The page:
Since cancer immunotherapy is an emerging class of treatment, many people find themselves poorly informed on the subject. Despite this, immunotherapy is poised to become the most powerful and widely used form of cancer treatment in the years to come. Already, immunotherapy is recognized by healthcare professionals as the most promising new cancer treatment approach since the production of the first chemotherapies back in the 1940s. Many professionals project that as more research is conducted, more and more immunotherapy treatments will be approved to treat more and more types of cancer. This research is dependent on the use of clinical trials, meaning the only way to get more immunotherapy treatments approved is through the cooperation of cancer patients, doctors, and scientists. Here, we will explore the potential of immunotherapy as a treatment for most (if not all) cancers, as well as discuss the importance of clinical trials to patients and scientists alike.


The Seemingly Limitless Potential of Immunotherapy

As of today, several forms of immunotherapy treatment have already been approved for use on many different types of cancer such as bladder cancer, Hodgkin lymphoma, melanoma, and lung cancer. Though there are still many forms of cancer that do not have an approved form of immunotherapy, the immune system can seemingly be made able to recognize and eliminate cancer cells anywhere in the body. This would suggest that immunotherapy could potentially be a universal answer to cancer, regardless of the form it takes.

Beyond treating cancer on its own, many of the approved forms of immunotherapy are also given in combination with other types of cancer treatment such as radiation and chemotherapy. More importantly, however, is that immunotherapy has been shown to be an effective treatment in patients who have cancers that are resistant to other forms of therapy. On top of this, immunotherapy is often a less aggressive treatment than chemotherapy and radiation, in that the risk of damaging healthy cells is reduced. By nature, chemotherapy and radiation damage a large number of healthy cells along with the cancer. Since immunotherapy can be targeted specifically at your cancer cells, and involves your own immune system doing the work, side effects such as hair loss and nausea/vomiting are reduced, while inflammation and other conditions associated with immune responses are made more common.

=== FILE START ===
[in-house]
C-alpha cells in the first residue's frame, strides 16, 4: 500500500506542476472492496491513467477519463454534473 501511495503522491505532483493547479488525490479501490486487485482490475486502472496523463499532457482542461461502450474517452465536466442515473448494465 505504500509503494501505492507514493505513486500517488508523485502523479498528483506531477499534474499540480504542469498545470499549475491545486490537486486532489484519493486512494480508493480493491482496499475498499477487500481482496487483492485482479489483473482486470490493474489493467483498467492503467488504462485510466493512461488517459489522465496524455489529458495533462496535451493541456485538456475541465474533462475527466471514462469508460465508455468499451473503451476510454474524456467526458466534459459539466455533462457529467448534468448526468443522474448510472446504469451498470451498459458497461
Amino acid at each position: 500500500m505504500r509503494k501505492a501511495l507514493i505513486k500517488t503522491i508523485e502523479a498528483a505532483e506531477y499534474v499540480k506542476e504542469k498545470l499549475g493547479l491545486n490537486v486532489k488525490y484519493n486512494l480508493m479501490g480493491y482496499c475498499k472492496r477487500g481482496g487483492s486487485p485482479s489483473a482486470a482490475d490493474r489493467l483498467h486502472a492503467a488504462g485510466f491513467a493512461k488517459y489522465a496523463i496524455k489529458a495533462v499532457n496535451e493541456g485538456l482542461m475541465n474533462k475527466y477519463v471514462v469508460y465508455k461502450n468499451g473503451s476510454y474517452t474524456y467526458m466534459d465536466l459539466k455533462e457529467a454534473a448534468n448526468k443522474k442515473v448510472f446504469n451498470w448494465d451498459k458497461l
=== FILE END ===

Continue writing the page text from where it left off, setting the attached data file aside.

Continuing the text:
Finally, immunotherapy offers the possibility for controlling cancer in the long-term. Your immune system is able to learn and remember many types of foreign and/or dangerous elements that it has dealt with before. This is similar to the concept of vaccinations, where exposing your immune system to a weakened version of a virus “trains” your immune system to better deal with the same virus when faced with it again. Immunotherapy can “train” your immune system in a similar way to remember certain cancer cells. This has been shown to result in longer-lasting protection against the return of cancer, even after treatment is stopped, unparalleled by chemotherapy or radiation.


The Importance of Clinical Trials

Though many potential forms of immunotherapy have not been approved by the FDA yet, there are many that can be obtained by patients through entering a clinical trial. Clinical trials are the last step when attempting to get a new class of treatment approved, and are used to ensure that the treatment works as predicted, is safe, and is given in the correct dose depending on a person’s condition. These clinical trials are essential to increasing the amount of readily available treatment options for patients with especially difficult-to-treat cancers.

Beyond the benefit of potentially adding to the pool of treatment options for future cancer patients, clinical trials can provide serious benefits to current patients as well. People unlucky enough to have cancers which are difficult to treat with traditional chemotherapy and radiation are often recommended for clinical trials of immunotherapy treatments for their type of cancer. These people, who may otherwise have had little hope for a potential cure, often find that immunotherapy works where all other treatments failed.

The major downside of clinical trials is that there are often a very limited number of spots at any given time for each trial. It can sometimes be difficult for patients fighting to get an open spot in a potentially life-changing trial, but this does not make it unreasonable to try. Developing new forms of this powerful class of treatment is currently our most promising path forward in our battle against cancer, and it’s exciting that so many patients around the world get to be a part of this mission through clinical trials.




“What Is Immunotherapy.” Cancer Research

“Your Body, Your Hope.” Stand Up to Cancer, Stand Up To Cancer,